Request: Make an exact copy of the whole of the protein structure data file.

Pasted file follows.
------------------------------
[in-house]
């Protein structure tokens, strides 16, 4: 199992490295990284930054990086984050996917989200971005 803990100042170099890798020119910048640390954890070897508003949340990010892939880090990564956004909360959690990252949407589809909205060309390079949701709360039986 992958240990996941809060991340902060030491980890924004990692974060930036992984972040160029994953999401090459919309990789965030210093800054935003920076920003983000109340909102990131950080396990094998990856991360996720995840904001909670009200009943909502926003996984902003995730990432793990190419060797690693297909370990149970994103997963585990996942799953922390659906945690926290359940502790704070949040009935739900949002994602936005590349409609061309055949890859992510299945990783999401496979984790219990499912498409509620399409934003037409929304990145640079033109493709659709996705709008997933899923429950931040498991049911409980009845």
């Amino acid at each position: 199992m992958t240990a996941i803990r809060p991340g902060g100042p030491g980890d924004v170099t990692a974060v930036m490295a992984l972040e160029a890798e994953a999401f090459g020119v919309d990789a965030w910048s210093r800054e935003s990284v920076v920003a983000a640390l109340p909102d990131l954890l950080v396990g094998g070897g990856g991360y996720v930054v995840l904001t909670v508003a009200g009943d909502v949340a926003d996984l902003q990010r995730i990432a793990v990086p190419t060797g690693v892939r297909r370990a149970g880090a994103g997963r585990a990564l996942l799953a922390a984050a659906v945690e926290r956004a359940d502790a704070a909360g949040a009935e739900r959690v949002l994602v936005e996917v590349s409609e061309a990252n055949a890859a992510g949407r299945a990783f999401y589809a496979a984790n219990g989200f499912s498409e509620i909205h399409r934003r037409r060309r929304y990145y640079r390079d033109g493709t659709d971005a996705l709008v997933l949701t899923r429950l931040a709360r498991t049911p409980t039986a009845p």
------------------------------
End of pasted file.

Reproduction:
[in-house]
């Protein structure tokens, strides 16, 4: 199992490295990284930054990086984050996917989200971005 803990100042170099890798020119910048640390954890070897508003949340990010892939880090990564956004909360959690990252949407589809909205060309390079949701709360039986 992958240990996941809060991340902060030491980890924004990692974060930036992984972040160029994953999401090459919309990789965030210093800054935003920076920003983000109340909102990131950080396990094998990856991360996720995840904001909670009200009943909502926003996984902003995730990432793990190419060797690693297909370990149970994103997963585990996942799953922390659906945690926290359940502790704070949040009935739900949002994602936005590349409609061309055949890859992510299945990783999401496979984790219990499912498409509620399409934003037409929304990145640079033109493709659709996705709008997933899923429950931040498991049911409980009845």
């Amino acid at each position: 199992m992958t240990a996941i803990r809060p991340g902060g100042p030491g980890d924004v170099t990692a974060v930036m490295a992984l972040e160029a890798e994953a999401f090459g020119v919309d990789a965030w910048s210093r800054e935003s990284v920076v920003a983000a640390l109340p909102d990131l954890l950080v396990g094998g070897g990856g991360y996720v930054v995840l904001t909670v508003a009200g009943d909502v949340a926003d996984l902003q990010r995730i990432a793990v990086p190419t060797g690693v892939r297909r370990a149970g880090a994103g997963r585990a990564l996942l799953a922390a984050a659906v945690e926290r956004a359940d502790a704070a909360g949040a009935e739900r959690v949002l994602v936005e996917v590349s409609e061309a990252n055949a890859a992510g949407r299945a990783f999401y589809a496979a984790n219990g989200f499912s498409e509620i909205h399409r934003r037409r060309r929304y990145y640079r390079d033109g493709t659709d971005a996705l709008v997933l949701t899923r429950l931040a709360r498991t049911p409980t039986a009845p």